Think planners with employer incentives do better on the exam? Think again.
Maybe paying employees' way to get their Certified Financial Planner certification isn't the smartest investment your firm can make. In fact, offering to pick up the tab is shaving as much as 10 points off pass rates for employees who get such incentives. That's in contrast to those who aren't offered employer reimbursement, according to a new and ongoing academic study sponsored by the CFP Board of Standards.
Only 53.3% of those offered tuition reimbursement incentives pass the exam, while 62.1% of planners and employees who pay their own way pass. "It surprised us how negatively these employer-sponsored reimbursement incentives seemed to impact the pass rate," says Vickie Hampton, part of the research team producing the study. Hampton is also a member of the CFP Board of Examiners, which oversees the exam and the registration of college and university programs for the CFP Board of Standards.
"We can't deduce the cause for the lower pass rate exactly from the numbers, but we speculate that employer reimbursement encourages those who might not be as well prepared to go ahead and take the exam anyway," says Hampton, an associate professor of personal financial planning at Texas Tech University in Lubbock, Texas. In an important finding for bosses who want staff to get their CFP certification, the study did not find the same negative impact when employers offered staff and planners who passed the exam salary increases, bonuses or promotions. That's not to say that employers should not offer reimbursement for those interested in studying for the CFP exam, but they may want to consider making incentives contingent upon success, researchers say.
That's just one of the interesting findings emerging from the ongoing study being conducted by a group of six academics and practitioners. They are dicing and splicing CFP exam-taker data to provide the planning profession, the academic community and test-takers themselves with a more meaningful look at who is passing or failing the rigorous two-day exam, and why. The CFP Board of Standards in Denver is funding the project, called "Determinants of Success on the CFP Certification Examination." Because the academics and practitioners are volunteering their time, and the CFP Board has sanctioned the use of in-house staff to compile data, costs for the study so far have been under $3,000, CFP Board spokesman Lance Richlin says.
Being able to answer students' basic questions was a driving force behind the study, which looks at the demographics for 5,031 exam-takers between July 2000 and November 2001. "We'd get some really basic questions from students like, 'How long should I study for the CFP review course?' Or, 'Should I take the exam right after I finish coursework or wait and get experience first?' We simply didn't have the answers to these simple questions, which led us to undertake the project," Hampton says.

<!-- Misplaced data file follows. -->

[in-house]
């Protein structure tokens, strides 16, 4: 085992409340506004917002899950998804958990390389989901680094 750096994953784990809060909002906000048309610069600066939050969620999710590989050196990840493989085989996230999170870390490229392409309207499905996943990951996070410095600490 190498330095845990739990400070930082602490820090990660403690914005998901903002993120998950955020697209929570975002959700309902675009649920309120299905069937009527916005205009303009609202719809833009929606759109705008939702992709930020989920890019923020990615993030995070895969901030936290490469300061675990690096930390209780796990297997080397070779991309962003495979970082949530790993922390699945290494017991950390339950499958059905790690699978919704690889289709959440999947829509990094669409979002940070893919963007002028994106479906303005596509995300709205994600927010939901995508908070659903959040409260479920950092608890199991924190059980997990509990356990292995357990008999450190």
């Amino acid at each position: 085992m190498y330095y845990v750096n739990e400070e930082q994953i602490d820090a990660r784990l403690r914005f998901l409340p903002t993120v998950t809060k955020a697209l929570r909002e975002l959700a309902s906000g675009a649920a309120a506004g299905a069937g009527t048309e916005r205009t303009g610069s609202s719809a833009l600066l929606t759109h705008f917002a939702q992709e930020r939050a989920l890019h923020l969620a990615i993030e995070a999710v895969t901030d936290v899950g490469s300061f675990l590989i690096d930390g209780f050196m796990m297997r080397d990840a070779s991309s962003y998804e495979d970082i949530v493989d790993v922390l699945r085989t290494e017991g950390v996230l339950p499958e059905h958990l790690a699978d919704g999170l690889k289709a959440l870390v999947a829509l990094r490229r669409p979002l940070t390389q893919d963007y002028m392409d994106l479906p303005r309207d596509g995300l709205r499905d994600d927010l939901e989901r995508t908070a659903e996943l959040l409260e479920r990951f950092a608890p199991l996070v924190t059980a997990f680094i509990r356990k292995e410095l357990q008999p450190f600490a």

The task of finessing these types of answers from the data on exam-takers is continuing, but in the meantime the team has found some new intelligence and some interesting twists on existing wisdom about the CFP exam.
One finding worth noting is the performance of those who hold the insurance-related CLU (Chartered Life Underwriter) and ChFC (Chartered Financial Consultant) designations. Although observers have expected these groups of students, many of them seasoned insurance professionals, to outperform the average student, that hasn't been the case. The overall pass rate for students in the study is about 60.1%, while the pass rate for CLUs is 56.1%. ChFCs fared only slightly better with a pass rate of 58.6%. "The life insurance designations have not been found to be associated with greater success on the CFP exam," Hampton says. "They haven't really done better or worse than the general population." One reason why CFPs and ChFCs may not fare better is that they haven't really taken an exam as lengthy or comprehensive as the CFP exam before, she adds.
However, the numbers of insurance professionals taking the test increased significantly between 1999 and 2001, according to Vance Grange, a project researcher and the director of Tax and Personal Financial Planning Programs at Utah State University in Logan, Utah. Life insurance professionals grew to 14% of exam-takers, up from 9% in 1999. The number of property-casualty insurance professionals rose to 12%, from 9% in 1999, Grange reported to academic CFP program directors at an August CFP Board conference in Westminster, Colo.
Certified public accountants, on the other hand, fare much better than the average population when taking the CFP exam. "We found that people who hold the CPA pass at a higher rate than others," Hampton says. The pass rate for CPAs is 73%, which is 13% higher than the overall pass rate. Researchers on the project attribute CPAs' success to their rigorous academic program, workplace training and the fact that they had to study for and pass a comprehensive certifying exam to obtain their CPA credential.
The project has also shed some light on what type of review classes work best for exam-takers. "The highest pass rates are for persons who use a self-study textbook review (62.6%)," says Richard Cutler, the statistician on the project and an associate professor of statistics at Utah State University. Those who take a classroom (or live) review program pass at a rate of 57.5%, while those who take a computer self-study review program pass at a rate of 58.5%. "We believe the gap between those taking these different review programs is beginning to close, a point we're investigating further in a new paper we're writing," Cutler says.